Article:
In Christian theology—particularly for many denominational groups—the study of biblical “prophecy” is extremely important.
Eschatology is the study of the end of history and the world as we know it. It relates to the ultimate destiny of humanity. It is from two the Greek words; eschatos, meaning “last” and logy, meaning “the study of.” In Christian theology, eschatology is the study of the religious beliefs concerning the future, final events or the end times, as well as the ultimate purpose(s) of the world, of humankind, and of the church.
Eschatology refers to doctrine about the destiny of all things. In a Christian context, this inquiry is vested in prophecy and the purposes of God as documented in the Bible. Another way to look at eschatology is “the coming of God,” because in Christian theology, the coming of God is the decisive event that signals the end of an age and the beginning of a new age.
Because of the current social and political environment—especially in Western culture—many nonbelievers are very skeptical about grand visions of the end of the world, especially as those visions entail widespread destruction and bloodshed. Their skepticism is not a bad thing. Many of the views widely published are not what God has in mind.
Postmodern people in particular need a different way to come at a conversation about “ends,” or the destiny toward which humanity is moving. Many people will no doubt have images of worldwide destruction in their mind when they hear about end-times because some Christians have for so long spoken in those terms. Many people wonder, If God loves the world so much, why is He so bent on destroying it?
To broaden the conversation about eschatology, especially for the person who is not committed to following Jesus, it is important to understand two main streams of
Christian eschatology. These are broad categories that include many specific, detailed approaches. One is an eschatology that focuses on escape. The other is an eschatology that focuses on hope.
Eschatology of Escape
In this category are all those views that are more or less rooted in a fundamental assumption that the world as we know it today is completely discontinuous with the world as it will be when the Kingdom of God is fully restored. This view seems to be supported by texts like this: “The day of the Lord will come as a thief in the night, in which the heavens will pass away with a great noise, and the elements will melt with fervent heat; both the earth and the works that are in it will be burned up” (2 Peter 3:10, NKJV). This view is based upon an assumption that posits a bad world and a good heaven, which drains away all the theological motivation for making the world we actually live in a better place. Why should we “act justly and . . . love mercy” (Micah 6:8, NIV) if the world as we know it is going to perish completely and be abandoned for a place called heaven? The only answer that can be given from within this paradigm is the hope that these actions will be useful in persuading a person to make certain theological commitments so they, too, may escape to heaven.
But if the world and all that is in it is going to perish, then what motivation do we have
to work for good in the world? Indeed, many in our society see Christians as part of the
problem precisely because of their eschatological commitments. The expectation of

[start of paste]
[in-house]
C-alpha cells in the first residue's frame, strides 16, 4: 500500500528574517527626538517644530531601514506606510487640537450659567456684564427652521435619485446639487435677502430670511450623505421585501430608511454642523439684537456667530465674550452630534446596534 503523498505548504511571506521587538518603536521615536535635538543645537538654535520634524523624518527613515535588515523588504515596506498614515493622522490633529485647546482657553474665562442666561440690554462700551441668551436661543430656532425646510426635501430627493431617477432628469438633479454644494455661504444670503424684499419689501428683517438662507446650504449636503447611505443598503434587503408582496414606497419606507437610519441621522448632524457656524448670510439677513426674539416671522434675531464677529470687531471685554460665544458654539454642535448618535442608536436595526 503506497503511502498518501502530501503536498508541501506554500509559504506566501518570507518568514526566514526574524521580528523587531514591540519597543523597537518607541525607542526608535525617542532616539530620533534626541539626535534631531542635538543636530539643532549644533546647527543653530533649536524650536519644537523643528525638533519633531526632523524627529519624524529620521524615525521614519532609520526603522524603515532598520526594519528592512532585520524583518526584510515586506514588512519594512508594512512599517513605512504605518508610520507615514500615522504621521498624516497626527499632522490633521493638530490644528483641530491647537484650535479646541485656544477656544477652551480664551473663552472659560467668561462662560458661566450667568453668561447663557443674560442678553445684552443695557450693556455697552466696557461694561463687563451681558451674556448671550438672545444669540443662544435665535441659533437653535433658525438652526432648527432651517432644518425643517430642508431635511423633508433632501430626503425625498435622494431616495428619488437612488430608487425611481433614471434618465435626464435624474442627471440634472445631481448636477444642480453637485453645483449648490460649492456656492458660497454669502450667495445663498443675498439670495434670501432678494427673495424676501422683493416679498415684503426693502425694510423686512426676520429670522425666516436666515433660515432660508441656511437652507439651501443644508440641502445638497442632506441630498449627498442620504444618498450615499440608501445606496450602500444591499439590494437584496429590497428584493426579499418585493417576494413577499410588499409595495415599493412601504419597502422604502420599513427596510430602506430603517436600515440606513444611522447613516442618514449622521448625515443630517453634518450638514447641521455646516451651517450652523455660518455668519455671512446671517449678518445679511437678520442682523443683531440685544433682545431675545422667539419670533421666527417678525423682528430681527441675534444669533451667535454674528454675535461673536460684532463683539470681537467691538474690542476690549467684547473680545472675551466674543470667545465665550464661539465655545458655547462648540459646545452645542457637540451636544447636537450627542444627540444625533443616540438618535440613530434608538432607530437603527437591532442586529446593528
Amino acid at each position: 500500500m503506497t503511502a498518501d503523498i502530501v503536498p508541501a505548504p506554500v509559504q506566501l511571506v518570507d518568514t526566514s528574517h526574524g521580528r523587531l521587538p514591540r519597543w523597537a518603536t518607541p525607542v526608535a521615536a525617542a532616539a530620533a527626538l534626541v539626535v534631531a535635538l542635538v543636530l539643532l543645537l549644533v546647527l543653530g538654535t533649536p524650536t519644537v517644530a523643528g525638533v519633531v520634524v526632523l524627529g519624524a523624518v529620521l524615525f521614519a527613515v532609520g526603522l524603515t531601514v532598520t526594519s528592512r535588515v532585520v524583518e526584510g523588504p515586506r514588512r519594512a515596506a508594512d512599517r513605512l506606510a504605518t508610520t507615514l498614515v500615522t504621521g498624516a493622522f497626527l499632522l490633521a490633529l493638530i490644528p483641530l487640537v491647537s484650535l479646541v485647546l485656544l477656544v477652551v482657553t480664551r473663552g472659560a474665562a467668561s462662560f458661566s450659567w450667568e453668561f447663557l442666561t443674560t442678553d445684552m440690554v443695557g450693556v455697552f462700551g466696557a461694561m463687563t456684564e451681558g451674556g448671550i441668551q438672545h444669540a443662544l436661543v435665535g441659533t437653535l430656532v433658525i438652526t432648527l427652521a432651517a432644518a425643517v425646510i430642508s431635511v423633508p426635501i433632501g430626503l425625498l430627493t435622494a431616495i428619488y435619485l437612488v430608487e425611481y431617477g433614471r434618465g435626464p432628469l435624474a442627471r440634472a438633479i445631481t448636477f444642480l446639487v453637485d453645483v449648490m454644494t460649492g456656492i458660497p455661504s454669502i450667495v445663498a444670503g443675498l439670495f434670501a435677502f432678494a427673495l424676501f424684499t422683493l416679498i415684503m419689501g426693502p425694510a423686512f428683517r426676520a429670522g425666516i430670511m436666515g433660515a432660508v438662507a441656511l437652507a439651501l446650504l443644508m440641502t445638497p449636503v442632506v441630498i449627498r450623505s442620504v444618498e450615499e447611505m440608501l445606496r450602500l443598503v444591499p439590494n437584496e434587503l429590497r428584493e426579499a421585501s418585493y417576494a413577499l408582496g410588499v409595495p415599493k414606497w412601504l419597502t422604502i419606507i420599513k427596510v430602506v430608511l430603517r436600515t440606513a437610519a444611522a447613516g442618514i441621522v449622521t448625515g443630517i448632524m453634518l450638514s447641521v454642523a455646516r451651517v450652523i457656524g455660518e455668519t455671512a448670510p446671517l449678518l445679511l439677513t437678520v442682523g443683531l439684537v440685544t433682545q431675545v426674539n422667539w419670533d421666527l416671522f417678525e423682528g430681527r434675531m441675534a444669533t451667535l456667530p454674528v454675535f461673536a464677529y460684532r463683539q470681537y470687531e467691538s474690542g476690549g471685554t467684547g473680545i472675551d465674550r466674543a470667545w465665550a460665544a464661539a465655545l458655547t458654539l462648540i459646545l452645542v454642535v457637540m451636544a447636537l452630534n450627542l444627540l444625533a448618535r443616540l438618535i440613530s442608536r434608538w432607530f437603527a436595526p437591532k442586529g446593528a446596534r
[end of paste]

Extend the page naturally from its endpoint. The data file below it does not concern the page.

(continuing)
the eschatological destruction of the world is not consonant with the belief in the goodness of creation: what God will annihilate must either be so bad that it is not possible to be redeemed or so insignificant that it is not worth being redeemed. It is hard to believe in the intrinsic value and goodness of something that God will completely annihilate.
Eschatology of Hope
There is another view, however, that better captures the essence of Christian thought. One of the clearest statements about God’s future for creation is in Romans 8: “The creation waits in eager expectation for the sons of God to be revealed. For the creation was subjected to frustration, not by its own choice, but by the will of the one who subjected it, in hope that the creation itself will be liberated from its bondage to decay and brought into the glorious freedom of the children of God. We know that the whole creation has been groaning as in the pains of childbirth right up to the present time. Not only so, but we ourselves, who have the first fruits of the Spirit, groan inwardly as we wait eagerly for our adoption as sons, the redemption of our bodies. For in this hope we were saved. But hope that is seen is no hope at all. Who hopes for what he already has? But if we hope for what we do not yet have, we wait for it patiently” (vv. 19-25, NIV).
Here Paul depicts the entire creation groaning in agony, subject to futility, and literally
rotting in the results of sin. But Paul also says the same creation also lives in the hope “that the creation itself will be liberated from its bondage to decay and brought into the glorious freedom of the children of God” (v. 21, NIV). We all live together in this hope of redemption, not just of our spirits or souls, but of our bodies. The entire physical creation is being redeemed and renewed by God, and this is our hope.
The Spirit of God is the down payment on this future redemption. So, we, along with the creation, wait in patience. In contrast to an eschatology of escape or annihilation, the Bible pictures not so much a new earth as a renewed earth. The important point to notice is that this vision of the future—this eschatology of hope—still involves a power outside ourselves. The question is not whether God will intervene in human history to accomplish His purpose. The question is what kind of action will God take in human affairs? The answer that Scripture presents is one of restoration, reconciliation, repair, and healing.*